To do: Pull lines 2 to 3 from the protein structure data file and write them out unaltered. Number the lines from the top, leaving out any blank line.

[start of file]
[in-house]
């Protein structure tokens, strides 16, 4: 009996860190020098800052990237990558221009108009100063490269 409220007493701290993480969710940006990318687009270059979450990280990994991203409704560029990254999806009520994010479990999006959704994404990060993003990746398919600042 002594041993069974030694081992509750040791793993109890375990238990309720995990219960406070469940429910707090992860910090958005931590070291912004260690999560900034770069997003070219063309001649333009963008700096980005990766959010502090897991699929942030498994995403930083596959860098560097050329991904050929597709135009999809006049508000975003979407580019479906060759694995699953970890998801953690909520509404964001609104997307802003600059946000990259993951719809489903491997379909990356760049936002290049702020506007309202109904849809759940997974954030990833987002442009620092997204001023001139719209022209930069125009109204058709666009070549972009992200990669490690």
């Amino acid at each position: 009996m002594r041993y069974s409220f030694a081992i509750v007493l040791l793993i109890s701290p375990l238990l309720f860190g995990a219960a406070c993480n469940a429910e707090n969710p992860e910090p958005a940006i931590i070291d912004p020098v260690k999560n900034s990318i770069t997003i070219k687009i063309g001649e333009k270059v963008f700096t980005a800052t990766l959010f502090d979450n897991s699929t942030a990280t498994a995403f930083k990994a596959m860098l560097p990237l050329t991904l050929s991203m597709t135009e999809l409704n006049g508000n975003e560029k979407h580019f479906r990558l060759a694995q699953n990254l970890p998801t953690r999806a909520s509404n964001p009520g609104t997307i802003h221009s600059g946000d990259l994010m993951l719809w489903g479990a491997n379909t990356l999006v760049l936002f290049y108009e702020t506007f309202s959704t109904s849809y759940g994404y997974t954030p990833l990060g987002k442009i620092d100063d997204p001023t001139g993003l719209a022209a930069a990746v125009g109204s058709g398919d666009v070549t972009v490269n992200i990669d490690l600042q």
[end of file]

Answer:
């Protein structure tokens, strides 16, 4: 009996860190020098800052990237990558221009108009100063490269 409220007493701290993480969710940006990318687009270059979450990280990994991203409704560029990254999806009520994010479990999006959704994404990060993003990746398919600042 002594041993069974030694081992509750040791793993109890375990238990309720995990219960406070469940429910707090992860910090958005931590070291912004260690999560900034770069997003070219063309001649333009963008700096980005990766959010502090897991699929942030498994995403930083596959860098560097050329991904050929597709135009999809006049508000975003979407580019479906060759694995699953970890998801953690909520509404964001609104997307802003600059946000990259993951719809489903491997379909990356760049936002290049702020506007309202109904849809759940997974954030990833987002442009620092997204001023001139719209022209930069125009109204058709666009070549972009992200990669490690």
């Amino acid at each position: 009996m002594r041993y069974s409220f030694a081992i509750v007493l040791l793993i109890s701290p375990l238990l309720f860190g995990a219960a406070c993480n469940a429910e707090n969710p992860e910090p958005a940006i931590i070291d912004p020098v260690k999560n900034s990318i770069t997003i070219k687009i063309g001649e333009k270059v963008f700096t980005a800052t990766l959010f502090d979450n897991s699929t942030a990280t498994a995403f930083k990994a596959m860098l560097p990237l050329t991904l050929s991203m597709t135009e999809l409704n006049g508000n975003e560029k979407h580019f479906r990558l060759a694995q699953n990254l970890p998801t953690r999806a909520s509404n964001p009520g609104t997307i802003h221009s600059g946000d990259l994010m993951l719809w489903g479990a491997n379909t990356l999006v760049l936002f290049y108009e702020t506007f309202s959704t109904s849809y759940g994404y997974t954030p990833l990060g987002k442009i620092d100063d997204p001023t001139g993003l719209a022209a930069a990746v125009g109204s058709g398919d666009v070549t972009v490269n992200i990669d490690l600042q």